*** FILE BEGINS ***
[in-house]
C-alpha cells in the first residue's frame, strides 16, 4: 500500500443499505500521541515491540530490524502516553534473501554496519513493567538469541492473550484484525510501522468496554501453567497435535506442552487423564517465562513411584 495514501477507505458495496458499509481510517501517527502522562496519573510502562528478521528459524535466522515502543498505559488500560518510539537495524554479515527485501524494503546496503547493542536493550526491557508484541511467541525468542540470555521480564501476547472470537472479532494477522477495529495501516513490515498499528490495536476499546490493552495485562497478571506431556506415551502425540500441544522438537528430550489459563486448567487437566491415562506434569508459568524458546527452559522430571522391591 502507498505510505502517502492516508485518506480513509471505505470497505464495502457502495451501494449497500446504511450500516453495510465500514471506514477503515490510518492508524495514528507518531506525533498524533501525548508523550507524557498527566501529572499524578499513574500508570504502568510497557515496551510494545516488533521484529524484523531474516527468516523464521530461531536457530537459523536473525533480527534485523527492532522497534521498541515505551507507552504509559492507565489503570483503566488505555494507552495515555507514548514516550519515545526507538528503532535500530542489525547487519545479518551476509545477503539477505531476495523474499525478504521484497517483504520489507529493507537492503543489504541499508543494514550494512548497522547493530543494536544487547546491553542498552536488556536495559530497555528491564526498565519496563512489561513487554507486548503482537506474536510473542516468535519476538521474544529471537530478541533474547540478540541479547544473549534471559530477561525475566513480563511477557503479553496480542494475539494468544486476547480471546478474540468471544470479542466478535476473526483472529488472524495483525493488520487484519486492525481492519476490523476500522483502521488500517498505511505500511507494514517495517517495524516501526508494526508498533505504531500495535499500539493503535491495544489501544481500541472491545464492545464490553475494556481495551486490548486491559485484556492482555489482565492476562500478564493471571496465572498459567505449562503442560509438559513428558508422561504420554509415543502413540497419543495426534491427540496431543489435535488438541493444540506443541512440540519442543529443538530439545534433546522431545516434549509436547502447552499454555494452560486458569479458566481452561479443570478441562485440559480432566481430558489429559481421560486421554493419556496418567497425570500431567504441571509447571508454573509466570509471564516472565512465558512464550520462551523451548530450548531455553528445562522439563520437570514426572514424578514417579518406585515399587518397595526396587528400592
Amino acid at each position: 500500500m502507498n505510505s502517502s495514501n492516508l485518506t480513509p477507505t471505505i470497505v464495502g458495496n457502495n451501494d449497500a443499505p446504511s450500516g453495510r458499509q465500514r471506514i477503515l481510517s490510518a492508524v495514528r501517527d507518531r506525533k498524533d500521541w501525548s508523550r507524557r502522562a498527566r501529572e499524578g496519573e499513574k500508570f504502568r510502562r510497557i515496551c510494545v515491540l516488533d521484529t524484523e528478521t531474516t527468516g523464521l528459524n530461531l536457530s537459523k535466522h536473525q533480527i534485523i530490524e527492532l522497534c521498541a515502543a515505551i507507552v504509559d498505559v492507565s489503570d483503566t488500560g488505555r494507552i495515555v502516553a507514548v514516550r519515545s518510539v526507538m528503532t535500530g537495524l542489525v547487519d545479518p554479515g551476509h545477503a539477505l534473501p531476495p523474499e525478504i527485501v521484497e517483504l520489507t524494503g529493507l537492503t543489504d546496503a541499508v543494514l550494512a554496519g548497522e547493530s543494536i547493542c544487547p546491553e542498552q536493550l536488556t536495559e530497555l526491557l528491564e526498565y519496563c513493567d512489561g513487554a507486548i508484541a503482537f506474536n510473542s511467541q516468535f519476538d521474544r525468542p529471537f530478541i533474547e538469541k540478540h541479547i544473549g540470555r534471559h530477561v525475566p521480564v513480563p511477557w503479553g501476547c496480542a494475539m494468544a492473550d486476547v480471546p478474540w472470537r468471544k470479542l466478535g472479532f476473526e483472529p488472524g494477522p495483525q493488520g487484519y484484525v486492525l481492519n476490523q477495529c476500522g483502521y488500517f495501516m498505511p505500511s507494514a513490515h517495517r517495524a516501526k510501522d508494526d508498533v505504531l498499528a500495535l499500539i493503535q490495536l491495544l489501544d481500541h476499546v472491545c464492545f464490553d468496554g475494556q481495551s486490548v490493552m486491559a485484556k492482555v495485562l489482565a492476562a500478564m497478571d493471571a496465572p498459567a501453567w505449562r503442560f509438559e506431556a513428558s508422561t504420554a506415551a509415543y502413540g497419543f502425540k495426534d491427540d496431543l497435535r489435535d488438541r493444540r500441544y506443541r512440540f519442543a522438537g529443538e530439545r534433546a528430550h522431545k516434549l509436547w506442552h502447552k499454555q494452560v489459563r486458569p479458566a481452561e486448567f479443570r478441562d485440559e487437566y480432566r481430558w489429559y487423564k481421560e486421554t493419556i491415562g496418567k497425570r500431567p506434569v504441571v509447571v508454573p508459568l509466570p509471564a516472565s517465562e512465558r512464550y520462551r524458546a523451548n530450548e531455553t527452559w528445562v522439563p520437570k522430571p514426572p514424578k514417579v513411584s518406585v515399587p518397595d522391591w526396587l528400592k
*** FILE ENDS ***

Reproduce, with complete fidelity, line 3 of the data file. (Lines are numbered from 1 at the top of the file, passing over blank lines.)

Amino acid at each position: 500500500m502507498n505510505s502517502s495514501n492516508l485518506t480513509p477507505t471505505i470497505v464495502g458495496n457502495n451501494d449497500a443499505p446504511s450500516g453495510r458499509q465500514r471506514i477503515l481510517s490510518a492508524v495514528r501517527d507518531r506525533k498524533d500521541w501525548s508523550r507524557r502522562a498527566r501529572e499524578g496519573e499513574k500508570f504502568r510502562r510497557i515496551c510494545v515491540l516488533d521484529t524484523e528478521t531474516t527468516g523464521l528459524n530461531l536457530s537459523k535466522h536473525q533480527i534485523i530490524e527492532l522497534c521498541a515502543a515505551i507507552v504509559d498505559v492507565s489503570d483503566t488500560g488505555r494507552i495515555v502516553a507514548v514516550r519515545s518510539v526507538m528503532t535500530g537495524l542489525v547487519d545479518p554479515g551476509h545477503a539477505l534473501p531476495p523474499e525478504i527485501v521484497e517483504l520489507t524494503g529493507l537492503t543489504d546496503a541499508v543494514l550494512a554496519g548497522e547493530s543494536i547493542c544487547p546491553e542498552q536493550l536488556t536495559e530497555l526491557l528491564e526498565y519496563c513493567d512489561g513487554a507486548i508484541a503482537f506474536n510473542s511467541q516468535f519476538d521474544r525468542p529471537f530478541i533474547e538469541k540478540h541479547i544473549g540470555r534471559h530477561v525475566p521480564v513480563p511477557w503479553g501476547c496480542a494475539m494468544a492473550d486476547v480471546p478474540w472470537r468471544k470479542l466478535g472479532f476473526e483472529p488472524g494477522p495483525q493488520g487484519y484484525v486492525l481492519n476490523q477495529c476500522g483502521y488500517f495501516m498505511p505500511s507494514a513490515h517495517r517495524a516501526k510501522d508494526d508498533v505504531l498499528a500495535l499500539i493503535q490495536l491495544l489501544d481500541h476499546v472491545c464492545f464490553d468496554g475494556q481495551s486490548v490493552m486491559a485484556k492482555v495485562l489482565a492476562a500478564m497478571d493471571a496465572p498459567a501453567w505449562r503442560f509438559e506431556a513428558s508422561t504420554a506415551a509415543y502413540g497419543f502425540k495426534d491427540d496431543l497435535r489435535d488438541r493444540r500441544y506443541r512440540f519442543a522438537g529443538e530439545r534433546a528430550h522431545k516434549l509436547w506442552h502447552k499454555q494452560v489459563r486458569p479458566a481452561e486448567f479443570r478441562d485440559e487437566y480432566r481430558w489429559y487423564k481421560e486421554t493419556i491415562g496418567k497425570r500431567p506434569v504441571v509447571v508454573p508459568l509466570p509471564a516472565s517465562e512465558r512464550y520462551r524458546a523451548n530450548e531455553t527452559w528445562v522439563p520437570k522430571p514426572p514424578k514417579v513411584s518406585v515399587p518397595d522391591w526396587l528400592k